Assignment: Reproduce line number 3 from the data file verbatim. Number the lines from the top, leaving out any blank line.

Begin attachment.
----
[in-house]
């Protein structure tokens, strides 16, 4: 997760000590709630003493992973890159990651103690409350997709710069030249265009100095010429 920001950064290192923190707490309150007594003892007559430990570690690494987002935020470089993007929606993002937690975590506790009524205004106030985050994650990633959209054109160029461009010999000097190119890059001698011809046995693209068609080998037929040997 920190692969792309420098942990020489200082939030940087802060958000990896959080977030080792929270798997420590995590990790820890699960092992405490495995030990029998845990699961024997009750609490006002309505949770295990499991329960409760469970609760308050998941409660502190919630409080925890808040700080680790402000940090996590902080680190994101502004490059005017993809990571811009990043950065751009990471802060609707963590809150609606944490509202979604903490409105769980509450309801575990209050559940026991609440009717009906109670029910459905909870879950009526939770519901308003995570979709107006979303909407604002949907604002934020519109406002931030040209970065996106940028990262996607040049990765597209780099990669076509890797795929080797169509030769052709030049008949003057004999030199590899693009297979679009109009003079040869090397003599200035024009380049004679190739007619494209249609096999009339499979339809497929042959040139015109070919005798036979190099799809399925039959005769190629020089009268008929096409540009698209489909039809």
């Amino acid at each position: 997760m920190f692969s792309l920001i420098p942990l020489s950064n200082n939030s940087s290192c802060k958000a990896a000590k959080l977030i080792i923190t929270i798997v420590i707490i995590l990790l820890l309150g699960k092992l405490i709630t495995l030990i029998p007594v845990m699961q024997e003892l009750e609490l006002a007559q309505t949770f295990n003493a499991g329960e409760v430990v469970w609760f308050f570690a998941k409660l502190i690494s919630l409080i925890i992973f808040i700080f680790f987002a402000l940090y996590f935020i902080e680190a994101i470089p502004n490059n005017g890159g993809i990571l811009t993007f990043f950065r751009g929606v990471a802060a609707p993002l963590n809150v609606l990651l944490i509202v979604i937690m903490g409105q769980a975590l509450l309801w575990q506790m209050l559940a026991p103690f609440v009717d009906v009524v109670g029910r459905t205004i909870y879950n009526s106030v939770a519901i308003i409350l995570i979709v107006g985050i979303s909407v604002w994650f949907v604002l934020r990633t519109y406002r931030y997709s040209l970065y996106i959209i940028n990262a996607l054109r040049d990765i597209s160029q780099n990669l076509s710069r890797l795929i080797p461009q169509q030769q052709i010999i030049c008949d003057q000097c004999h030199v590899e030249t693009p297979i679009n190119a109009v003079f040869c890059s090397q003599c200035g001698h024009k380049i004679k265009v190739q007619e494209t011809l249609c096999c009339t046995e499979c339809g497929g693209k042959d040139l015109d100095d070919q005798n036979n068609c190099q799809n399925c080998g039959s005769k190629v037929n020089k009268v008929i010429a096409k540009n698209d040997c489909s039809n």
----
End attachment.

């Amino acid at each position: 997760m920190f692969s792309l920001i420098p942990l020489s950064n200082n939030s940087s290192c802060k958000a990896a000590k959080l977030i080792i923190t929270i798997v420590i707490i995590l990790l820890l309150g699960k092992l405490i709630t495995l030990i029998p007594v845990m699961q024997e003892l009750e609490l006002a007559q309505t949770f295990n003493a499991g329960e409760v430990v469970w609760f308050f570690a998941k409660l502190i690494s919630l409080i925890i992973f808040i700080f680790f987002a402000l940090y996590f935020i902080e680190a994101i470089p502004n490059n005017g890159g993809i990571l811009t993007f990043f950065r751009g929606v990471a802060a609707p993002l963590n809150v609606l990651l944490i509202v979604i937690m903490g409105q769980a975590l509450l309801w575990q506790m209050l559940a026991p103690f609440v009717d009906v009524v109670g029910r459905t205004i909870y879950n009526s106030v939770a519901i308003i409350l995570i979709v107006g985050i979303s909407v604002w994650f949907v604002l934020r990633t519109y406002r931030y997709s040209l970065y996106i959209i940028n990262a996607l054109r040049d990765i597209s160029q780099n990669l076509s710069r890797l795929i080797p461009q169509q030769q052709i010999i030049c008949d003057q000097c004999h030199v590899e030249t693009p297979i679009n190119a109009v003079f040869c890059s090397q003599c200035g001698h024009k380049i004679k265009v190739q007619e494209t011809l249609c096999c009339t046995e499979c339809g497929g693209k042959d040139l015109d100095d070919q005798n036979n068609c190099q799809n399925c080998g039959s005769k190629v037929n020089k009268v008929i010429a096409k540009n698209d040997c489909s039809n």